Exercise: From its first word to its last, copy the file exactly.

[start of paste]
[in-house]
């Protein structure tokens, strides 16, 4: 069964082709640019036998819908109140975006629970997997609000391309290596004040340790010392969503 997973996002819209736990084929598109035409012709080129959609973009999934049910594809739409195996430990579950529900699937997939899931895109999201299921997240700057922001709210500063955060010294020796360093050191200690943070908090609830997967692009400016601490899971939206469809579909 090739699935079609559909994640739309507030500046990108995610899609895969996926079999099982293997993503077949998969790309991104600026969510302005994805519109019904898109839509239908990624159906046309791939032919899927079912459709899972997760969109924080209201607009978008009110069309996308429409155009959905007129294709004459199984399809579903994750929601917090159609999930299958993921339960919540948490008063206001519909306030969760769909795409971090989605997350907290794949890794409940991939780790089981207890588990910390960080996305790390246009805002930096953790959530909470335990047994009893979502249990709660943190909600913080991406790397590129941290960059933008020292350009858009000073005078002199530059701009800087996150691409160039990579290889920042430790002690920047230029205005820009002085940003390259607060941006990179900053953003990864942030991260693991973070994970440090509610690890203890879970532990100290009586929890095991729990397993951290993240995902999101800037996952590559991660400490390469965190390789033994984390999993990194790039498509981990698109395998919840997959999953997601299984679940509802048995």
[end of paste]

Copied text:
[in-house]
């Protein structure tokens, strides 16, 4: 069964082709640019036998819908109140975006629970997997609000391309290596004040340790010392969503 997973996002819209736990084929598109035409012709080129959609973009999934049910594809739409195996430990579950529900699937997939899931895109999201299921997240700057922001709210500063955060010294020796360093050191200690943070908090609830997967692009400016601490899971939206469809579909 090739699935079609559909994640739309507030500046990108995610899609895969996926079999099982293997993503077949998969790309991104600026969510302005994805519109019904898109839509239908990624159906046309791939032919899927079912459709899972997760969109924080209201607009978008009110069309996308429409155009959905007129294709004459199984399809579903994750929601917090159609999930299958993921339960919540948490008063206001519909306030969760769909795409971090989605997350907290794949890794409940991939780790089981207890588990910390960080996305790390246009805002930096953790959530909470335990047994009893979502249990709660943190909600913080991406790397590129941290960059933008020292350009858009000073005078002199530059701009800087996150691409160039990579290889920042430790002690920047230029205005820009002085940003390259607060941006990179900053953003990864942030991260693991973070994970440090509610690890203890879970532990100290009586929890095991729990397993951290993240995902999101800037996952590559991660400490390469965190390789033994984390999993990194790039498509981990698109395998919840997959999953997601299984679940509802048995």